429 F2d 571 United States of America v. Calvisi Dejarnette
429 F.2d 571
UNITED STATES of America, Plaintiff-Appellee,
Calvisi DeJARNETTE, Defendant-Appellant.
United States Court of Appeals, Sixth Circuit.
July 21, 1970.
John J. Getgey, court-appointed, Cincinnati, Ohio, for appellant; White & Getgey, Cincinnati, Ohio, on brief.
J. Kenneth Lowrie, Asst. U. S. Atty., Detroit, Mich., for appellee; James H. Brickley, U. S. Atty., Detroit, Mich., on brief.
Before WEICK and EDWARDS, Circuit Judges, and KALBFLEISCH, District Judge.*
This is a direct appeal from a conviction for assaulting United States Marshals, in violation of 18 U.S.C. § 111 (1964). Only one issue is presented, namely, that the District Court's denial of an indigent defendant's motion to obtain a copy of the transcript of his first trial, for purposes of impeachment of witnesses at his second trial, violated his due process rights.
The record shows that the request for the trial transcript of the first trial was advanced by appellant's counsel (at appellant's insistence) in the middle of the trial on appellant's contention that the witnesses at the second trial were changing their stories from those told at the first trial. There was, however, no identification of what the claimed conflict was. No effort was made to have the testimony of a particular witness read back from the notes of the stenographer. The only request was for a complete transcript, which request, if granted, would, of course, have occasioned a mistrial and a continuance.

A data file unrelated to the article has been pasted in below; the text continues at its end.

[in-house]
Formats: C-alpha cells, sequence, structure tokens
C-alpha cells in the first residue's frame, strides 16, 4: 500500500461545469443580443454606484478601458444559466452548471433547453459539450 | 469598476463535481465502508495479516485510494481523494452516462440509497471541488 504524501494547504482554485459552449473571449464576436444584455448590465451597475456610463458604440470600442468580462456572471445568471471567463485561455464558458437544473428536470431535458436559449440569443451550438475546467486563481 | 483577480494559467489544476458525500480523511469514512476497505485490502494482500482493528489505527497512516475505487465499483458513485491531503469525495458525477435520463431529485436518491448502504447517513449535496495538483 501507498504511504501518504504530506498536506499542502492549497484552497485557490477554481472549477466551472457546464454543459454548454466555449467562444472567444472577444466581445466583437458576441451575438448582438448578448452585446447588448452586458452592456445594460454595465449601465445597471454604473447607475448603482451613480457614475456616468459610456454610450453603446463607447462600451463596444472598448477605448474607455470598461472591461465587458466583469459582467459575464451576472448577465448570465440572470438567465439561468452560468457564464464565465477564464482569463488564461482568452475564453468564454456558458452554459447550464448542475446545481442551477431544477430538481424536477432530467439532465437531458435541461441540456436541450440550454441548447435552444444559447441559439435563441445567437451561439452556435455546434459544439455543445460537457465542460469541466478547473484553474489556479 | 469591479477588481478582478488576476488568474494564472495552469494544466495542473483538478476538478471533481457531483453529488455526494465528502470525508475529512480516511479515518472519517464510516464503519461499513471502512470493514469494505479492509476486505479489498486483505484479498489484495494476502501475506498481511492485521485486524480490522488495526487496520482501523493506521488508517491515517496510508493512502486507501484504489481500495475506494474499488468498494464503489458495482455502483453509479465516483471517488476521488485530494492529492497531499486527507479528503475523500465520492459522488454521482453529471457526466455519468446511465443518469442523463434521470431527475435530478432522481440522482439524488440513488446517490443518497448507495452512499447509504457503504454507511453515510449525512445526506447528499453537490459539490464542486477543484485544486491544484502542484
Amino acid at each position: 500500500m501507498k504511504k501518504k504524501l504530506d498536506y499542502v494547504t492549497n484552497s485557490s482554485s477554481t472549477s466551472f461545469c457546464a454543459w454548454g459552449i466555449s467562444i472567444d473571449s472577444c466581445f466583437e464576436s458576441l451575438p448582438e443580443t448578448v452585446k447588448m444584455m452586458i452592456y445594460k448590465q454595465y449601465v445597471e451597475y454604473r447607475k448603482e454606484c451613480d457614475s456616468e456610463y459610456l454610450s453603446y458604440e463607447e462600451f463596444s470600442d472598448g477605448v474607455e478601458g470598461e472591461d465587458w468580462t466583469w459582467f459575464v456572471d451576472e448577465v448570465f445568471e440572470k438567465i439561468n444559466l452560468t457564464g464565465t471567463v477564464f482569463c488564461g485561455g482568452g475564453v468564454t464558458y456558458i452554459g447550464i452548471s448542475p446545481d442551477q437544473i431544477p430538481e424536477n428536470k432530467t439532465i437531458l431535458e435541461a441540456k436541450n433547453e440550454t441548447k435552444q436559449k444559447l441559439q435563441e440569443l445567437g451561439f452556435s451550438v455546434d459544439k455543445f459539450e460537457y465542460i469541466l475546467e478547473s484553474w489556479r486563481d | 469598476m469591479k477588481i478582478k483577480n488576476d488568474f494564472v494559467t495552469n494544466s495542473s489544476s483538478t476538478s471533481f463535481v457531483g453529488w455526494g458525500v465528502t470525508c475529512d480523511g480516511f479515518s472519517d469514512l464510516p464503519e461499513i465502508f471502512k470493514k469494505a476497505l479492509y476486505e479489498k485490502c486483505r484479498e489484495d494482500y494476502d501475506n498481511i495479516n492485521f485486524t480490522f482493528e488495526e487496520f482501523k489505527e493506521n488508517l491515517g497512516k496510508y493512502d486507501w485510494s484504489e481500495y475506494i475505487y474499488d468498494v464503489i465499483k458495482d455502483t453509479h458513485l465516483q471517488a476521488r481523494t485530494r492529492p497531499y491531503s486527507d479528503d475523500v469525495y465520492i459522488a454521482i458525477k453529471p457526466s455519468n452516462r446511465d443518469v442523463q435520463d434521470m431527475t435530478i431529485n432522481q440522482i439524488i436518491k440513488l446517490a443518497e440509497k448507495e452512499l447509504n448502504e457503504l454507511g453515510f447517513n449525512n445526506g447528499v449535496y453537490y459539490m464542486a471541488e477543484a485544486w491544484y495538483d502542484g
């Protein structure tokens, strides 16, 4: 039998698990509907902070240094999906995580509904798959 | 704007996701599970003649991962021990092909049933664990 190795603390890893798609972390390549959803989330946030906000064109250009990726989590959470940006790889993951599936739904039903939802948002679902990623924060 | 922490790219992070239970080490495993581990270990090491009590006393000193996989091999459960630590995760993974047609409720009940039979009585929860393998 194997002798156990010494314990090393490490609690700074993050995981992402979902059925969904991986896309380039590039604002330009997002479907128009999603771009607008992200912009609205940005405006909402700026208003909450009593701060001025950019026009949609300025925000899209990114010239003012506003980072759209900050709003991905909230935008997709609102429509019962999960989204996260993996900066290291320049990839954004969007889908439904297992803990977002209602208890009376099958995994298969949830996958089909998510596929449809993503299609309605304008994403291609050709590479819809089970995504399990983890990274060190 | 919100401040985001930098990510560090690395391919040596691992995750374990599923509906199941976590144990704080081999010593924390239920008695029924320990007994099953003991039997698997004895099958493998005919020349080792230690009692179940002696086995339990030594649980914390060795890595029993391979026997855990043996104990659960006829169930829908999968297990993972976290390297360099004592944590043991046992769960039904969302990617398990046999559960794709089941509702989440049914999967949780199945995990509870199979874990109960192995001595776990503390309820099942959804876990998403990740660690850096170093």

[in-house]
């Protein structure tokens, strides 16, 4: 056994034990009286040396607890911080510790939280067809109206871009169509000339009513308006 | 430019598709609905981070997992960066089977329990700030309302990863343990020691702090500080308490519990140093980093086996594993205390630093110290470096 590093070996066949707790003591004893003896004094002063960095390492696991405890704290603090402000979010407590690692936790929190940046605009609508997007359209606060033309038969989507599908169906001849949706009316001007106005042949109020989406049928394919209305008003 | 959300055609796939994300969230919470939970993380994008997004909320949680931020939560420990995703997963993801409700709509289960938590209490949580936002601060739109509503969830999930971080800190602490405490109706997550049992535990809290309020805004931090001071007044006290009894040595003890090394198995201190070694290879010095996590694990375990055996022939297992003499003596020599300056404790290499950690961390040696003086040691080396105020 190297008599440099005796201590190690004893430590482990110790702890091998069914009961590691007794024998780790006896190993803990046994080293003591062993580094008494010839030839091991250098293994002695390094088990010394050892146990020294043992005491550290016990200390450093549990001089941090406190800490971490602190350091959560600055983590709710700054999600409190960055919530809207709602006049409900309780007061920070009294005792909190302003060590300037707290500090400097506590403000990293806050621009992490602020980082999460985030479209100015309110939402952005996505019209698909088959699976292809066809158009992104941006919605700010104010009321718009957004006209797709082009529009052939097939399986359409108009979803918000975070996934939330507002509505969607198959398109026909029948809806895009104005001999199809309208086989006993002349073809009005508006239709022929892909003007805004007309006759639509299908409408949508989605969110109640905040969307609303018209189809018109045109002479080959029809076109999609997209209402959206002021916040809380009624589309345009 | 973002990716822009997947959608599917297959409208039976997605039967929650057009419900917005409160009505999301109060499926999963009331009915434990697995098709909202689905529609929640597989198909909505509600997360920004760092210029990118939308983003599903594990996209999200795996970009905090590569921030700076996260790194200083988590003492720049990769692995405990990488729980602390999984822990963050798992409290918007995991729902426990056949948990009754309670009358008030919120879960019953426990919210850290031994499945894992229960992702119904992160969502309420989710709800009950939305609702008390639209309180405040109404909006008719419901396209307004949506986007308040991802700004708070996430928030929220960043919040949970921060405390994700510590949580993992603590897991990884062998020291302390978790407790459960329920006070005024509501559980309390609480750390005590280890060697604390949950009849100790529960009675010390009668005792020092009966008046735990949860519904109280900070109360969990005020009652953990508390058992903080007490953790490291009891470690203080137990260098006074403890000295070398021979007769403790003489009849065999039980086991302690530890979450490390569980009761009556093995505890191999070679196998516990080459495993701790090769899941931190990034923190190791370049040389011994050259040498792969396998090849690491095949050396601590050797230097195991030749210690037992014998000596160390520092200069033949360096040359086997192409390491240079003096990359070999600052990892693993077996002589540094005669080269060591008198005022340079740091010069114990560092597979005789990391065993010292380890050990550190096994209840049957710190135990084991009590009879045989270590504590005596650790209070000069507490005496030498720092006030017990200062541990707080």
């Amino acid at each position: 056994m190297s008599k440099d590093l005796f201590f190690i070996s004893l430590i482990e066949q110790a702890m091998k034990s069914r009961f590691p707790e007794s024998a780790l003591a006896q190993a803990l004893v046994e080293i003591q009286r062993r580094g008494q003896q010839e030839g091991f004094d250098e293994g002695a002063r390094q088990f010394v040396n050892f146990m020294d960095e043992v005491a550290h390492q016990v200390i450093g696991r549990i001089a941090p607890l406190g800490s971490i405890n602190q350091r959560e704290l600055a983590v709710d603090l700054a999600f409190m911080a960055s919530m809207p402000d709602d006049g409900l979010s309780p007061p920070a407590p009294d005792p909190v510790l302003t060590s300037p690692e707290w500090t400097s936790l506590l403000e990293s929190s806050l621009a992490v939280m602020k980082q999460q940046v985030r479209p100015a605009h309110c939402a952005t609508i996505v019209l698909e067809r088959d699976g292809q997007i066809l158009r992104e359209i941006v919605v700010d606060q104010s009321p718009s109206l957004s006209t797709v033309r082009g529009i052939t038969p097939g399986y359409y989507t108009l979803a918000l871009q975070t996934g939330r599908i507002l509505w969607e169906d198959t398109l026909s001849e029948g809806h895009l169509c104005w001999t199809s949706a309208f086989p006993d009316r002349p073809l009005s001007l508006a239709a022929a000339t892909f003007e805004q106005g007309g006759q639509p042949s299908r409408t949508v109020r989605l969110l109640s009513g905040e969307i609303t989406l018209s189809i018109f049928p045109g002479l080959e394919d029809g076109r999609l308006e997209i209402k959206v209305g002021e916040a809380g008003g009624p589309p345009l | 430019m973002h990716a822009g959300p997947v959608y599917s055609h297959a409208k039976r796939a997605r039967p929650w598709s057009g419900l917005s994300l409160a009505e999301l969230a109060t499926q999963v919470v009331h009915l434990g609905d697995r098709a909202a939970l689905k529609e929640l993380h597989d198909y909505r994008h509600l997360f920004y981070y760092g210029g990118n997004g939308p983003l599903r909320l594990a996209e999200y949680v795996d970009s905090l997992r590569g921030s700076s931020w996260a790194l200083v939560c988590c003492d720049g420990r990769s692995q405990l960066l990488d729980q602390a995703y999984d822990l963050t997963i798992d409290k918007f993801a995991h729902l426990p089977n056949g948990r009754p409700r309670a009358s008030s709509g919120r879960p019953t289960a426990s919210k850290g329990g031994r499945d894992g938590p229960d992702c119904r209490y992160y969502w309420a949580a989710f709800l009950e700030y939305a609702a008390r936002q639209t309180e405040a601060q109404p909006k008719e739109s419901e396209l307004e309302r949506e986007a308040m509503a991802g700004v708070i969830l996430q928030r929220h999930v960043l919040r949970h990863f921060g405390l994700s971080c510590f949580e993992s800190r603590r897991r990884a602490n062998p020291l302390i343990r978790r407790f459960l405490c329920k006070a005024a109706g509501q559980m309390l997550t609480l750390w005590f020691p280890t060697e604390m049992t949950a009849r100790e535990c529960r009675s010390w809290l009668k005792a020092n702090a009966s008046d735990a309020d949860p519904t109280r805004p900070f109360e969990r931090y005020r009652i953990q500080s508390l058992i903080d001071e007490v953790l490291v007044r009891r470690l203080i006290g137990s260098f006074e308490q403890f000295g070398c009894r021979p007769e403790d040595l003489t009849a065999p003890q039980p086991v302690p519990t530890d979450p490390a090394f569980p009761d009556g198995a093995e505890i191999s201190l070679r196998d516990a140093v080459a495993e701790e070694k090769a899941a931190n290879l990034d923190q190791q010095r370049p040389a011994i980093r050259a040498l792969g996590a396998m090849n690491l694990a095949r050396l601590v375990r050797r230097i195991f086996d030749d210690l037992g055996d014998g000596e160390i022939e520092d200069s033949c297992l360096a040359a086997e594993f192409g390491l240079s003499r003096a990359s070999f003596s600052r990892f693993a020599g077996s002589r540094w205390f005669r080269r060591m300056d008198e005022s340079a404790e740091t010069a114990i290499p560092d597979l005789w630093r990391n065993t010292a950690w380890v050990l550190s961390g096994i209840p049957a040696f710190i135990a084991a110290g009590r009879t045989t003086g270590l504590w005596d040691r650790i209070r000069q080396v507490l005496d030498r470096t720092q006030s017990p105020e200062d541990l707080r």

The District Judge concluded that no sufficient showing was made before him to require this drastic remedy.
Generally, there is a broad discretion vested in the trial judge to determine the grant or denial of a motion for continuance. Particularly is this true where, as here, a jury has been chosen and witnesses have been heard. Ungar v. Sarafite, 376 U.S. 575, 589, 84 S.Ct. 841, 11 L.Ed.2d 921 (1964); Avery v. Alabama, 308 U.S. 444, 446, 60 S.Ct. 321, 84 L.Ed. 377 (1940).
Both the trial judge and appellant's counsel had participated in the first trial. If there had been any material change in the witnesses' stories, it should have been possible for appellant to assert a specific conflict. We have read this transcript and find no such assertion.
Under the totality of the circumstances, we cannot conclude that the District Judge abused his discretion.
The judgment of the District Court is affirmed.
Honorable Girard E. Kalbfleisch, United States District Judge for the Northern District of Ohio, sitting by designation